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Do religions take advantage of the innate human desire to matter, to have purpose and to exist beyond death? Was this nefarious? As all religions are different, it may not be a blanket statement that could be made. It does stand though that we must take the word of leaders who tell us how to live or what God wants us to do. We don’t get proof, we don’t get much actually. We have cultural pressure to follow the tribal leader, going with the tribe nomenclature, we can call them the shaman. Members of the tribe would have varying degrees of devotion and commitment to the shaman and to the ideas they teach. Future spiritual leaders have their own path to leadership. Some find this path as an inner devotion to goodness or others as a path to power and notoriety (or even both). So even if any religion started altruistically, it could not be guaranteed that they continues that way.
At least in some cases, we must agree that religious leaders may be in place because they sought power and control over others. What else can we say about leaders of religions that may not live the actual religion they lead? But that they are at least in part, a con artist. They are spinning a tale, selling a story and the measure of their success is their number of followers. Their motivation may be mixed but at least partly, is because they are getting something from spreading the story.
If this is the case in even one instance, why not re-examine our own religions? We’d have nothing to lose? If we have not the truth, it ought to be harmed, but if we do have the truth, it cannot be harmed.
Religion many times can feel like a carrot dangled on a stick in front of us, prodding us on to continue or make certain decisions or do certain things with promises of future rewards. At the same time it can have the prodding by fear as well, as promises of future punishment. This is in essence the heaven and hell effect. Many believers seemingly “choose the right” so they can claim some reward in the future or simultaneously avoid some negative repercussions in the future. These are promising spiritual reward for physical sacrifices or action.
For example, we can criticize the catholic church for indulgences, or any number of televangelists taking money from gullible victims, but don’t bat an eye at the current practice of tithing. They are essentially the same thing when you boil it down to a simple equation, give money to the church in order to qualify for eternal salvation. There is a lot of nuance and specifics being glossed over, but essentially giving of our physical means to receive something else on a spiritual level. Mormons are not considered worthy of the temple unless they are full tithe payers, so they would not be allowed to participate in the saving ordinances required to enter the celestial kingdom (mormon heaven) without first continually giving 10% to the church. We are reminded on this annually in tithing settlement, really the only time a family is together before a church authority to report on their standing before the Lord. They report how financially dedicated they are to the work. In essence we have the self proclaimed authority of God, speaking for God telling us that what God wants is for us to give his messenger our money. There is an additional layer of “worthiness” when compared to the historic indulgences where paying is combined with other worthiness factors, but this financial contribution is essential and mandatory too.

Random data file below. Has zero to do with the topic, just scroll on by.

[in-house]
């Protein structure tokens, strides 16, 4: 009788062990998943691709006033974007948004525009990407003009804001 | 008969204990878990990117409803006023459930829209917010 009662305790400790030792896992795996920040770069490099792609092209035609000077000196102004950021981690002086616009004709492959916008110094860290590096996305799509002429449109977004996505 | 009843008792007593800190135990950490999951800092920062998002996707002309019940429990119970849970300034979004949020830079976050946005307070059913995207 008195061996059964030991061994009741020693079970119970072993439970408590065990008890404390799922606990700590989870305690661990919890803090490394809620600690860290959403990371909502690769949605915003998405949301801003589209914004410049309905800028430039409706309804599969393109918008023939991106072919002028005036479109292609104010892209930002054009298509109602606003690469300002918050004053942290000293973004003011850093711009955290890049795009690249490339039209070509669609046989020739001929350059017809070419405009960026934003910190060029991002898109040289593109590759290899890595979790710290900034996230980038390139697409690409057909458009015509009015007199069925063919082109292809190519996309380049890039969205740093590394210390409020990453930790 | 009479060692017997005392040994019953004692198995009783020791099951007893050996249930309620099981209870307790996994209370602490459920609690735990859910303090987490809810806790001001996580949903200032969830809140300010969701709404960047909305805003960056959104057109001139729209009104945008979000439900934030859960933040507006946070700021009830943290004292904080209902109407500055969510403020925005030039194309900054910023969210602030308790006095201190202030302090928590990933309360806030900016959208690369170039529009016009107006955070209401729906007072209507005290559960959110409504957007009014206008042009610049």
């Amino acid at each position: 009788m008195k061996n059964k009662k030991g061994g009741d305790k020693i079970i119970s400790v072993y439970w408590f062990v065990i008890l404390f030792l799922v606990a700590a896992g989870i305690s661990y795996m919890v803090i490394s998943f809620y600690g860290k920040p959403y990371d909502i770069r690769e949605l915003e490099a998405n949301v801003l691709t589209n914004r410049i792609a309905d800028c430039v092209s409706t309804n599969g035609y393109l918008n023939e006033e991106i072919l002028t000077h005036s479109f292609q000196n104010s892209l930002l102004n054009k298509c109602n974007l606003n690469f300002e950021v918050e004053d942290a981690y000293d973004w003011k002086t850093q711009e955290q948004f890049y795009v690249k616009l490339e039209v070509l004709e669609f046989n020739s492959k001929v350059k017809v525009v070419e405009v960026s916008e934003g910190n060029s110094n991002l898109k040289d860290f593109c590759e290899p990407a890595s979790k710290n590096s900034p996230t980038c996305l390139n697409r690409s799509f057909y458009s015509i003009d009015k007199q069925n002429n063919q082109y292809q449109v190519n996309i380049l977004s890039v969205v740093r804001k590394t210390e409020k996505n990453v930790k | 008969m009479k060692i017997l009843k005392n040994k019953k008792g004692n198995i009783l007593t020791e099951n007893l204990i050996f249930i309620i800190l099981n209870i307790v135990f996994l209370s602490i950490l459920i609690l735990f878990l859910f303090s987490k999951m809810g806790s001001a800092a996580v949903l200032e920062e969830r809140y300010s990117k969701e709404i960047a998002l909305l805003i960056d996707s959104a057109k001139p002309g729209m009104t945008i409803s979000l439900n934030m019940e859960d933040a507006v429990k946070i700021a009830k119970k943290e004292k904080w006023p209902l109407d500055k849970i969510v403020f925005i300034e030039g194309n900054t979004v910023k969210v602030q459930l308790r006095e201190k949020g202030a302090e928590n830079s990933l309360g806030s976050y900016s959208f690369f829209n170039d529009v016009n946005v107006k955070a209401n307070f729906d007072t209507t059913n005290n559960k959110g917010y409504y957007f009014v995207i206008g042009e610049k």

Are Religions Conning Us
There does seem to be a spiritual aspect to being human. A sense of wonder and belonging even. Religion fills this space nicely, but we must admit that many religions don’t exemplify spirituality as we get lost in rules and authority and tradition. These are not typically parts of spirituality and the human yearning to belong to something universal.
Imagine there’s no heaven
It’s easy if you try
No hell below us
Above us, only sky
Imagine all the peopleImagine, John Lennon
Livin’ for today
Remove the carrot and remove the stick. Find your own inner authority and your own connection to God. Live for today. Be here now.